“It’s time to create a new working environment in Japan. Everyone should be able to have a family and a career. It’s obvious, isn’t it? Glen Wood campaigns in Japan for the right of fathers to take parental leave. A real but very theoretical right, explains this Canadian, boss of Smart Vision Logistics, because, in Japanese society, the employee remains “the property of the company, not the property of the family. Also, if you take paternity leave, you are committing an act of treason.” “I think that way of thinking remains strong,” he says.

He himself has experienced it: the Tokyo Court of Appeal rejected, on Thursday, June 23, the harassment complaint he had filed against his former employer, the securities firm Mitsubishi UFJ Morgan Stanley, because he wanted to take paternity leave.

The affair began in 2015, when he learned that he was going to become a father. A resident of the Archipelago for nearly thirty years, the well-regarded financier knows that the Japanese system of parental leave is advantageous: fathers can take leave until the child’s first birthday by receiving up to 67% of their income. Glen Wood applies. The company abruptly rejects his demands.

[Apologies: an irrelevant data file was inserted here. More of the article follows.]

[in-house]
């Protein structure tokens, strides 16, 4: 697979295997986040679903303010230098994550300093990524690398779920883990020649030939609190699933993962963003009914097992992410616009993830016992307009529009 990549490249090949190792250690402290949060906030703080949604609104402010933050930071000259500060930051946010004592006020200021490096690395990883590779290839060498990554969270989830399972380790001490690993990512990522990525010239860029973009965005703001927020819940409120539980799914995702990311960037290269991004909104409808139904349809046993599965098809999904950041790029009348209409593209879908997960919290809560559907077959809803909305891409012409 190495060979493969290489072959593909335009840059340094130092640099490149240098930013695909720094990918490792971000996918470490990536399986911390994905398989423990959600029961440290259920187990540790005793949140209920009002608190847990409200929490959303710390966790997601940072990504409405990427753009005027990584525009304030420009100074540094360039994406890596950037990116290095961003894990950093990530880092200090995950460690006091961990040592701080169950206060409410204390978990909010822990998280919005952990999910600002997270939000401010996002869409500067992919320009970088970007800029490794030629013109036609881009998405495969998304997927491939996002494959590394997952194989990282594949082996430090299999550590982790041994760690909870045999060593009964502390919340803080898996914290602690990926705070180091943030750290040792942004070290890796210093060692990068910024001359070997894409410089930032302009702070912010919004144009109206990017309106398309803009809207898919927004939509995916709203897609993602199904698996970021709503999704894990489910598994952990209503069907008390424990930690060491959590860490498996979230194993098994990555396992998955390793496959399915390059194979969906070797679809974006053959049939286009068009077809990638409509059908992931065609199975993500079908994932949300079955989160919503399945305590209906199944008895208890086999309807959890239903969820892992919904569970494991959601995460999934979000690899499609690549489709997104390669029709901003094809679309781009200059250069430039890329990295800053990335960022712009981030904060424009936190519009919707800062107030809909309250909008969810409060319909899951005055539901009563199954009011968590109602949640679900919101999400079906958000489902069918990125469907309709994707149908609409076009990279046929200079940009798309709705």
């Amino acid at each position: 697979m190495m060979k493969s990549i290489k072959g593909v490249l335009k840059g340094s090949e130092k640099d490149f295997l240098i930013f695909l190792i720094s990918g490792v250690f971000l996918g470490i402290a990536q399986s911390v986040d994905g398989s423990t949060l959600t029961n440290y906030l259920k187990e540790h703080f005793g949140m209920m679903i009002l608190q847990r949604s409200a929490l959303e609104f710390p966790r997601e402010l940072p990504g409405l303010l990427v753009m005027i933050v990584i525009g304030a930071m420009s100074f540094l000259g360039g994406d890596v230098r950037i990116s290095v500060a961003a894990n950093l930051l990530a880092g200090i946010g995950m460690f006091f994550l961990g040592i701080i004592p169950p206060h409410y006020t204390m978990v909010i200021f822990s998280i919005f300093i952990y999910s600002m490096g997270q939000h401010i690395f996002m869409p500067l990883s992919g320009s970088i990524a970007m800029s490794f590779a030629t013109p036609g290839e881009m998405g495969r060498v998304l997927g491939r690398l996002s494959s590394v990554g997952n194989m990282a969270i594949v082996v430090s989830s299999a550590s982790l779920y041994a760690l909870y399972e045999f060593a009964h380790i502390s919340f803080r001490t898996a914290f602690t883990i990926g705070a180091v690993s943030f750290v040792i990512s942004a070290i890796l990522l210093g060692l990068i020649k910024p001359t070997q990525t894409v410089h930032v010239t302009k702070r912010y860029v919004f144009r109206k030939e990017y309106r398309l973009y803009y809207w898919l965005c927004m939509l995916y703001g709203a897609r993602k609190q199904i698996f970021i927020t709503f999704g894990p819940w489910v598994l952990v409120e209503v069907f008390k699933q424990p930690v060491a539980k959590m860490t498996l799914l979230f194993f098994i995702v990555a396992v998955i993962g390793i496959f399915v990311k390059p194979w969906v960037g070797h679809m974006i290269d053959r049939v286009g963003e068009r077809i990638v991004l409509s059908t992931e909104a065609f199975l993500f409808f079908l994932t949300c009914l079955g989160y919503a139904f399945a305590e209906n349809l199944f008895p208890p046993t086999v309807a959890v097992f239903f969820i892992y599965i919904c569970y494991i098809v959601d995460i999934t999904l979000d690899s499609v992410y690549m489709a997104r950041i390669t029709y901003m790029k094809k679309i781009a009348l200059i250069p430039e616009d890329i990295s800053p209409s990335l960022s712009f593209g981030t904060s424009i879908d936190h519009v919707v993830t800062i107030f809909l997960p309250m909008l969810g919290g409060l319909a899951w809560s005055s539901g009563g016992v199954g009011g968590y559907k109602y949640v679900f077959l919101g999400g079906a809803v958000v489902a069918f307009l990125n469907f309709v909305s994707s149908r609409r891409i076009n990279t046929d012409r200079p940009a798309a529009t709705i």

Her son was born in October 2015. The child is premature. Its survival is threatened. Despite this, his employer refused to allow Glen Wood to join his family. After a few days, unable to stand it any longer, he left his post, presenting the company with a fait accompli. He then ceases to be paid. Then he began the process, in particular seizing the Ministry of Social Affairs for an advisory opinion, and obtained his paternity leave in December.

Aging country

When he returned to the office in March 2016, the company made him pay for his stubbornness. Here it is plastered. He falls into depression and takes sick leave. Restored, he returned to learn of his demotion “with a salary cut by more than 50%”. In 2018, Glen Wood was fired without compensation.

For him, it is clearly harassment and he is complaining. At first instance, the court – which refused to hear the witnesses it submitted – rejected his allegations, saying that it had not found “reasonable grounds” characterizing harassment. Mr. Wood is even criticized for having made the case public instead of resolving it quietly with the company. The judgment is upheld on appeal. Glen Wood now wants to take the case to the Supreme Court, while campaigning for a real acceptance of paternity leave.

An emergency in an aging country, where only 811,604 babies were born in 2021, a historic low, and where the question of work-life balance is just beginning to arise. This tremor led the government to set itself, in 2021, the objective of increasing the proportion of fathers on parental leave to 30% by 2025, against 12.65% in 2020. The law has been amended and obliges companies to encourage fathers to take their leave.

Some groups play the game: 80% of employees of the telecom operator NTT have already taken parental leave for an average of fifty-one days. Others less: since the departure of Mr. Wood, Mitsubishi UFJ Morgan Stanley facilitates the taking of such leaves. However, according to the old framework, “most fathers would only take a day or two. This allows the company to claim that 100% do it.”

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